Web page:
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From: goetzvonberlichingen at comcast.net (Goetz Von Berlichingen)
Subject: Sidewinder G2

Paul Niranjan wrote:

> Comments please

   The problem is that this is a typical press release with no real content.

...
> The Sidewinder G2 Firewall, protected by Secure Computing's patented
> Type EnforcementR technology, is fully capable of defending itself
> against this attack without incident and will continue passing only
> legitimate mail messages on to internal mail servers. Furthermore, if a
> mail message containing this attack is processed on the Sidewinder G2
> Firewall for mail-forwarding services, the malicious 'attack code'
> embedded in the message is automatically manipulated, rendering the
> attack benign before the Sidewinder G2 Firewall delivers it to any
> internal Sendmail servers. Weaker stateful inspection firewalls that
> often claim speed as their number one value proposition will pass the
> malicious code in question directly through to internal mail servers. 

   There is a lot of assertion in the above paragraph, but nothing as to 
how.  It seems to imply that the Sidewinder sendmail is acting as a 
proxy, not a real mail server.  This makes sense as an application layer 
proxy for mail is easier (and cheaper) to implement than writing an all 
new proxy.
   I'm now into the realm of speculation, but I think that the G2 has a 
minimal sendmail configured to act as a forwarding MTA to the protected 
enclave's real mail server.  I doubt if the G2 also runs a POP3 or IMAP 
server for direct client access.

> "Secure Computing's Sidewinder G2 Firewall offers a defense against
> Sendmail attacks because it contains an embedded SecureOST operating
> system, application proxy architecture, and its own secure Sendmail
> server," said Charles Kolodgy, research director, Security Products at
> IDC. "Even more significant is Sidewinder's potential to defend against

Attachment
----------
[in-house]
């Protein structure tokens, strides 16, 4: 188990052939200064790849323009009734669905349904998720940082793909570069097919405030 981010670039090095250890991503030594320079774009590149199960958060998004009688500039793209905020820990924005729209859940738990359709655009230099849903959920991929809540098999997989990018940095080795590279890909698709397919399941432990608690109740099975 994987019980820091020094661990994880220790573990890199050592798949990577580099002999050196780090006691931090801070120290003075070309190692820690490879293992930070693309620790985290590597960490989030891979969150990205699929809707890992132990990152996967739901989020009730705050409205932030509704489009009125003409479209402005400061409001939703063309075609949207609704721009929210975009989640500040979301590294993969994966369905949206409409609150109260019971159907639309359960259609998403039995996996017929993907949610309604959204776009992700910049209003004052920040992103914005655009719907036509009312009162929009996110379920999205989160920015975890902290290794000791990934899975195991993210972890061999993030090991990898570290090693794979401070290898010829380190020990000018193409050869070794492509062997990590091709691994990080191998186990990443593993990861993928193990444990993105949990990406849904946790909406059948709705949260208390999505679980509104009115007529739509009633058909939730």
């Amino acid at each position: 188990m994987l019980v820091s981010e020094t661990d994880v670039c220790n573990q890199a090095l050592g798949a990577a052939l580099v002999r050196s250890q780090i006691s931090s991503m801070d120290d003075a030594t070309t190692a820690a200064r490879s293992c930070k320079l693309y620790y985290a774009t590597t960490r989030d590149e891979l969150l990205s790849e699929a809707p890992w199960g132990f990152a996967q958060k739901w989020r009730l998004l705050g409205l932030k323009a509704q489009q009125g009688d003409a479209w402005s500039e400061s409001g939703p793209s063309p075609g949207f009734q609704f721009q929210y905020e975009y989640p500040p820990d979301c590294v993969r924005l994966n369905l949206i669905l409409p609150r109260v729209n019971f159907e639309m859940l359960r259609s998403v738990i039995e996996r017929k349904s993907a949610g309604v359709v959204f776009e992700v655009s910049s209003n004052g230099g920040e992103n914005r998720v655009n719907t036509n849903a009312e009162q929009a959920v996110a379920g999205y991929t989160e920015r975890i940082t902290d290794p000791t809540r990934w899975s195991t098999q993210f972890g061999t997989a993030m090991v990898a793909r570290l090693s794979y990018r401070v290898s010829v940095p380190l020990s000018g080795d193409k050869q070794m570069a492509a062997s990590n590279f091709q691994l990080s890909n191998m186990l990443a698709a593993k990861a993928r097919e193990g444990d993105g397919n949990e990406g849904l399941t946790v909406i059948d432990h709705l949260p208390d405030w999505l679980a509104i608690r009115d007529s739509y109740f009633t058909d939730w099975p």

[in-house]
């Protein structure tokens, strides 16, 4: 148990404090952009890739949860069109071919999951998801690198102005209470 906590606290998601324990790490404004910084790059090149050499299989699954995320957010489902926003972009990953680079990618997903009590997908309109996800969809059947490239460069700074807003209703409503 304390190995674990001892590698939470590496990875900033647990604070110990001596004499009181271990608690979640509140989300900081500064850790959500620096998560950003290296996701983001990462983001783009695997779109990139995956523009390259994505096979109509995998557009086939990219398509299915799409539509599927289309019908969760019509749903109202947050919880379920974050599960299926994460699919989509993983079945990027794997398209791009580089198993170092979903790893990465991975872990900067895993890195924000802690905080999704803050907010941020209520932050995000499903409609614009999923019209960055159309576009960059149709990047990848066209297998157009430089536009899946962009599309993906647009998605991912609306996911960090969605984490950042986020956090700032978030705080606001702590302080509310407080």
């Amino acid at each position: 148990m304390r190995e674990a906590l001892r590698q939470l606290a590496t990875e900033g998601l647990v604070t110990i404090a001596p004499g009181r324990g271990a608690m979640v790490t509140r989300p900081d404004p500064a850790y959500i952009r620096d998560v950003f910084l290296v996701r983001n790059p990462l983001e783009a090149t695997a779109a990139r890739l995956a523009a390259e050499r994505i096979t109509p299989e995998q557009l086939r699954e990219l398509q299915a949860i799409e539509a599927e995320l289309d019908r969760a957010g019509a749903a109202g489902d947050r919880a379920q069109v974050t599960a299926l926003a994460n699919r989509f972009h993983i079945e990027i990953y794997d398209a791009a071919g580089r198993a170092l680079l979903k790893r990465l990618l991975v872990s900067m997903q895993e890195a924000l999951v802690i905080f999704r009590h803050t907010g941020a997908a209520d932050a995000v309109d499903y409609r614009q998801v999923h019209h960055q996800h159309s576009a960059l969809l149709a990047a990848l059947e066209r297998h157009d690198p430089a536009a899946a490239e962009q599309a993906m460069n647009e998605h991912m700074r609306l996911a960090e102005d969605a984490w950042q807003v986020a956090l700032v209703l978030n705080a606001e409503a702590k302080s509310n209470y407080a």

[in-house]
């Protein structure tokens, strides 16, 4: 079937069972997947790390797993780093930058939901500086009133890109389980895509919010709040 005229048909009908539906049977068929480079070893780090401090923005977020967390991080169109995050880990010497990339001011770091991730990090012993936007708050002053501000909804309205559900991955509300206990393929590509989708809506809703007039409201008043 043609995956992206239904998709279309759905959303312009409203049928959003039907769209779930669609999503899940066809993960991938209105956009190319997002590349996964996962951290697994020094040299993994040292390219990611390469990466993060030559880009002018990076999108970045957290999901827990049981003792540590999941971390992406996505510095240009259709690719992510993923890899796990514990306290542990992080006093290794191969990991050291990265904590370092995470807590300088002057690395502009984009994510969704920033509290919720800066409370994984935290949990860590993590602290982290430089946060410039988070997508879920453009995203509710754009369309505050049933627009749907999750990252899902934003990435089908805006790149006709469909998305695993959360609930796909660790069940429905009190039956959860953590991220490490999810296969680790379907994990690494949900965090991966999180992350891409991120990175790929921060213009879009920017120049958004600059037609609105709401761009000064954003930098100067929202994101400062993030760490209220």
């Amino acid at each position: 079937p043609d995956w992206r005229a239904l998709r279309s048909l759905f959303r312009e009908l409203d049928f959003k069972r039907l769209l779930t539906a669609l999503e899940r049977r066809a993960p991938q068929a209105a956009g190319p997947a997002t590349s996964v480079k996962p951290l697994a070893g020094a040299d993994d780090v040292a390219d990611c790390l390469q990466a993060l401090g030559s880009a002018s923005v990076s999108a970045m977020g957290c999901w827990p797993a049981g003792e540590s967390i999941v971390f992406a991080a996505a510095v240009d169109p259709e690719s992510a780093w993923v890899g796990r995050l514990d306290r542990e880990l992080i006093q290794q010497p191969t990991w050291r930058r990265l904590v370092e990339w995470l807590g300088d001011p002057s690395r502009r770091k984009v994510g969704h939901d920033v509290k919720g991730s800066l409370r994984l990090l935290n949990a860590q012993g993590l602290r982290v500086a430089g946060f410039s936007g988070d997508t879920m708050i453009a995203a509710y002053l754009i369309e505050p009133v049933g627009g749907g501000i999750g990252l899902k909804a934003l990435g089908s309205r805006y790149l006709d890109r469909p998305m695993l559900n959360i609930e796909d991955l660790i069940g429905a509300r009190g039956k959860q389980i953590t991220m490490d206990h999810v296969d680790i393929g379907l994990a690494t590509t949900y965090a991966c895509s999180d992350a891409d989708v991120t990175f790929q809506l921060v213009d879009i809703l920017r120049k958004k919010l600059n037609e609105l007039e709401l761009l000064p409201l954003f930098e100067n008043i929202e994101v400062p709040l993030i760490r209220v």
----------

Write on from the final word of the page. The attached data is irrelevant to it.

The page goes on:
> possible Sendmail attacks without any patches." 

   This implies that they have modified sendmail on their platform.  Or 
perhaps Mr. Kolodgy is fudging a little and claiming a custom sendmail 
on the basis of custom configuration and MAC policy.

> This high profile attack is very dangerous as it can be used to take
> complete root control of Sendmail servers, thus giving the attacker a
> strong foothold on internal networks from anywhere across the Internet.
> Since the attack is message-oriented (application layer) as opposed to
> connection-oriented (packet layer), only Layer 7 application firewalls
> like the Sidewinder G2 Firewall can stop the attack at the perimeter.

   They seem to be claiming that their sendmail will repackage the 
message rather than just add a Received: line in the mail header.  I 
don't do sendmail enough to know whether this is possible.  The more I 
think on this, the more I'm convinced that they don't do address 
checking in their sendmail (which is a Bad Thing if they really are 
selling their firewall as a mail server).

... In
> addition, Sidewinder's natively embedded intrusion detection, real-time
> forensics, and automated alerting system called StrikebackR would
> trigger multiple security alarms in the case of this remote buffer
> overflow Sendmail attack. 

   I love systems like these.  Instead of modififying the logs, one 
simply floods them to the point that admins don't read them.

> "Most organizations that run traditional stateful inspection firewalls,
> and companies that manufacture them, are looking at very serious
> security risks and reactive, preventive, steps to remove those risks,"
> said Mike Gallagher, vice president and general manager of the network
> security division at Secure Computing. "Sidewinder G2 customers,
> however, have no panic situation occurring because they know that
> Sidewinder's hybrid architecture renders this attack useless against
> both the hosted Sendmail services on Sidewinder G2 and any targeted
> Sendmail services behind the firewall." 

   More than ever, I'm convinced that Sidewinder dodged this bullet more 
by luck than skill.  I think that the Sidewinder firewall has a sendmail 
configured to act as a proxy that doesn't do address checking.  Since it 
doesn't do address checking, it wasn't vulnerable to the attack.  The 
repackaging of the mail messages in proxy mode probably meant that the 
Sidewinder sendmail uses some sort of alternate address translation (a 
lookup table?) that completely changed the attack addresses (or dropped 
them as not having a corresponding internal address).

Goetz



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